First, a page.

From the Hedda Hopper school of journalism:
Dammit, Biden! I said move the prompter over a
TRACE; not in front of my FACE!
A few months ago, Biden referred to candidate Romney as “President Romney” and now Obama refers to current House member and Senate hopeful Todd Akin as “Senator Akin.”
Was it a Freudian slip? Was it Biden who pushed the teleprompter in front of Obama’s face recently? …..And the beat goes on.
This week (August 21) Barb and I had our 45th anniversary so I thought I would dredge up some numbers from that era to compare to now.
I was looking through some old check entries from 1969 which show quite a contrast to the expenses of today.
I don’t have my check register of 1967 when we got married but I still have the receipt from our first grocery shopping trip in Warrensburg, Missouri. We were setting up house so we needed everything from food to brooms, mops and other one time purchase items. Our total bill for three jam packed grocery carts was $54 and change. Today, we spend that much just dropping into the store to “pick up a few things.”
Probably the biggest shocker would be a check I wrote on July 1, 1969 for $19.50. That was our monthly cost for health insurance through Blue Cross. Barb had some minor surgery in the summer of ’69 and I later got a bill from the hospital for $2.30.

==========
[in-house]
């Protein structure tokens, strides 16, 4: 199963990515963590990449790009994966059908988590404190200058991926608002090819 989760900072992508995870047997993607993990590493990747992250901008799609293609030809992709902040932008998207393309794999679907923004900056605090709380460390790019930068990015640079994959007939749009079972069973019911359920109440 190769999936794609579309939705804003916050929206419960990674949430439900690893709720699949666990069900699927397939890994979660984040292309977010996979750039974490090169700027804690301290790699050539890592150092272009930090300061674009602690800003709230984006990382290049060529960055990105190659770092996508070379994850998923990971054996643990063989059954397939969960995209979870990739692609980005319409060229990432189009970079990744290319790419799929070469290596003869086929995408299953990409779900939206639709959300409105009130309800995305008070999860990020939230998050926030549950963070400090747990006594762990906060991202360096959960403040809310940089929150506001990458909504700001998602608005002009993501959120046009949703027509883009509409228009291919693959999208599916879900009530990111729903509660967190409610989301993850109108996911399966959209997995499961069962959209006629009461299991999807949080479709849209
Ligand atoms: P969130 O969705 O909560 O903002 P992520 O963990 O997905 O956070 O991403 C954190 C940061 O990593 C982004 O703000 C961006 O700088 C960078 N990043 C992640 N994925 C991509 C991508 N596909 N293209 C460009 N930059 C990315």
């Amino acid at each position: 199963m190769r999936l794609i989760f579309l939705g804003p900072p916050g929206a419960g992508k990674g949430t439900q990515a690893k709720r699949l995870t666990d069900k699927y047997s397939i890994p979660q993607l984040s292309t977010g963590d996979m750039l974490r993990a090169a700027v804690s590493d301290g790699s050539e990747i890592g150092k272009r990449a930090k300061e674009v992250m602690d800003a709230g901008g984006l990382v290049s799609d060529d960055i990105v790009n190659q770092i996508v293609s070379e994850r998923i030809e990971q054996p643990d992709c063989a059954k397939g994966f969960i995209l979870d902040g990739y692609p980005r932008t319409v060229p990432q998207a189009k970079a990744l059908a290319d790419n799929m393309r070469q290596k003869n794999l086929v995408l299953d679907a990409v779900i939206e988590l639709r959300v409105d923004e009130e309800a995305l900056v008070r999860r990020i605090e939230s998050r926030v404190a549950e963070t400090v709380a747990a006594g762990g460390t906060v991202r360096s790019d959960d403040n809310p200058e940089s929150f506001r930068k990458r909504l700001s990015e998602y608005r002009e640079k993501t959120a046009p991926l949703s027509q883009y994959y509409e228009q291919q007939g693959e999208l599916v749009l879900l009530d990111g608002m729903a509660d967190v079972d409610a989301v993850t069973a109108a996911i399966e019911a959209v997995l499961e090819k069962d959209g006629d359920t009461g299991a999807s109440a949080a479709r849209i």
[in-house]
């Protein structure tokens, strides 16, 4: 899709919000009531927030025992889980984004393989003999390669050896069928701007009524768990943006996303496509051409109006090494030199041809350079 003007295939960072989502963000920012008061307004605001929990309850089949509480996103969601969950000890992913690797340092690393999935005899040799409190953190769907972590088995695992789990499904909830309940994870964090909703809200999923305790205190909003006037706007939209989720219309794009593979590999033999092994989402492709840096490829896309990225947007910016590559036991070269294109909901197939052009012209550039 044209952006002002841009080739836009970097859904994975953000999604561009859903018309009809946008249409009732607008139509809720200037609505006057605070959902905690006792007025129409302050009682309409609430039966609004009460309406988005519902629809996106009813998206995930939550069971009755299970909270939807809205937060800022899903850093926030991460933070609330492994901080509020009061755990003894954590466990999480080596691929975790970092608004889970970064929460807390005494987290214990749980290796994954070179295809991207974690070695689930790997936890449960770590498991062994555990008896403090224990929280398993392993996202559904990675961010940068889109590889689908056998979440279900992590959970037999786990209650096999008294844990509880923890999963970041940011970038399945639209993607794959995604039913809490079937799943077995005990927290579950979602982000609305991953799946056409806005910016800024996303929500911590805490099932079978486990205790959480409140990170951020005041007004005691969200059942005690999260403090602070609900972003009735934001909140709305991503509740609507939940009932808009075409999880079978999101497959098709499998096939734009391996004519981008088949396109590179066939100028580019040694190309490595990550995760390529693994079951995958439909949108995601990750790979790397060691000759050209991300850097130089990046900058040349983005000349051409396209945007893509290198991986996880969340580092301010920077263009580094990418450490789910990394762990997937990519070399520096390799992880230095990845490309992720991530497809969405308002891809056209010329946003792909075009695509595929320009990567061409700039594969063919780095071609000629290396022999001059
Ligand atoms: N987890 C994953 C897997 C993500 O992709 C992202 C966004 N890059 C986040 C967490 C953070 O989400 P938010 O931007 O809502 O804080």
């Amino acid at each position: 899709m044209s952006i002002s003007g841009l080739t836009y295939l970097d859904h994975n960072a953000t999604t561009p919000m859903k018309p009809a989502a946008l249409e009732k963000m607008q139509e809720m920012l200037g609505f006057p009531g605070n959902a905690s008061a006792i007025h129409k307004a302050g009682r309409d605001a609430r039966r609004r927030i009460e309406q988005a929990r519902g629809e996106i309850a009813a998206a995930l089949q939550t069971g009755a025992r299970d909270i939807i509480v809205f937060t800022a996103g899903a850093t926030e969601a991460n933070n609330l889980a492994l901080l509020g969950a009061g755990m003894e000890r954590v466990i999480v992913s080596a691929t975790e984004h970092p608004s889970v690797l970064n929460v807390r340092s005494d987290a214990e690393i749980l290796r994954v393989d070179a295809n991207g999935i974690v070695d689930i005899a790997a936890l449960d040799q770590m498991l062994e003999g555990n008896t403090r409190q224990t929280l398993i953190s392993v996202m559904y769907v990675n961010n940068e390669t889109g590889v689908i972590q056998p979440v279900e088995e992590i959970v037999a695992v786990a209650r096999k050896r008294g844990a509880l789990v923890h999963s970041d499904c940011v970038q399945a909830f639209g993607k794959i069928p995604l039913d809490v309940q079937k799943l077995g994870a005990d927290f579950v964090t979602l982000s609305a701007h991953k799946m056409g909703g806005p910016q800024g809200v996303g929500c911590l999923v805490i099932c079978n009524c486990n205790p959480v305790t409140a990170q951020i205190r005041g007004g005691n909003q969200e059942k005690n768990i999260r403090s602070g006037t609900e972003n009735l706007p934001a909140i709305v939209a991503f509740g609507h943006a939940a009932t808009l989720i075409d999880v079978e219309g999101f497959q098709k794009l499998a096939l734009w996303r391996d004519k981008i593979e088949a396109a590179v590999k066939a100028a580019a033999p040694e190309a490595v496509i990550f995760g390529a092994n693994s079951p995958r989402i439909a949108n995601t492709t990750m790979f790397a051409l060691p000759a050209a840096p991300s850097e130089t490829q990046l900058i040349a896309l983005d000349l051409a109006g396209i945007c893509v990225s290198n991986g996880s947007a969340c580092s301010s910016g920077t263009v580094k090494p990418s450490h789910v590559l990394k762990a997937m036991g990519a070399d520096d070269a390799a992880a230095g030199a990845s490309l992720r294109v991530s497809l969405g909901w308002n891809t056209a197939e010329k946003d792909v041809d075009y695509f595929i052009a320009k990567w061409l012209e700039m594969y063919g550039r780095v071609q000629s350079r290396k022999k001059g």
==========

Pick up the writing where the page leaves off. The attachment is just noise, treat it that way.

In those days my doctor in Warrensburg charged me $3 a visit. That included a $2 discount I received from his usual fee of $5 since I was a student and a veteran. When we moved to Kansas City later in ’69, my doctor’s fee was $7.50.
In September of ’69 my gas bill in KC was $2.74 for our one bedroom apartment in Overland Park, Kansas. My monthly bill for the KC Star newspaper was $7. On June 20, 1969 I filled my ’61 Chevy with its 20 gallon tank for $4.40. We were shocked if gas ever drifted over 30 cents a gallon. My electric bill in December, ’69 was $13.82. My Kansas driver’s license cost $4.50
Houlihan’s Restaurant was a big deal in those days. Barb and I would eat there for about $12 which included a bottle of rot gut Riunite wine. Cover charges to great nightclubs were a buck and the beers were 50 cents.
With an income of $13,500 a year, we lived like royalty. I even had a company car at my disposal. Sweet memories!
On the last blog, we got into some car talk and the subject of “Woodies” came up, in particular Middy’s ’49 Ford wagon. At left is a photo of a ’49 Ford Woody probably a lot like Middy’s.
A '48 Ford Woody
How bout that shine!
The woody style was popular mostly in the1930s and 1940s with the Big Three turning them out. Many early versions were made by third party carpenters or coach builders. It didn’t matter whether you had a 4 door, coupe, convertible, or station wagon, you get it in a woody style.
A '42 Ford Woody. (Photo from 1948)
People loved their woodies and many took great pride into polishing them to a beautiful sheen. They were classy as they looked like a vehicle from some posh country estate. Ford and Buick even played up that image calling their woodies the “Country Squire”, and the “Estate Wagon.”
By the late 50s the woody style was disappearing mainly because of new safety regulations that wood vehicles couldn’t pass.
I remember those cars very well having grown up when their popularity was at its zenith.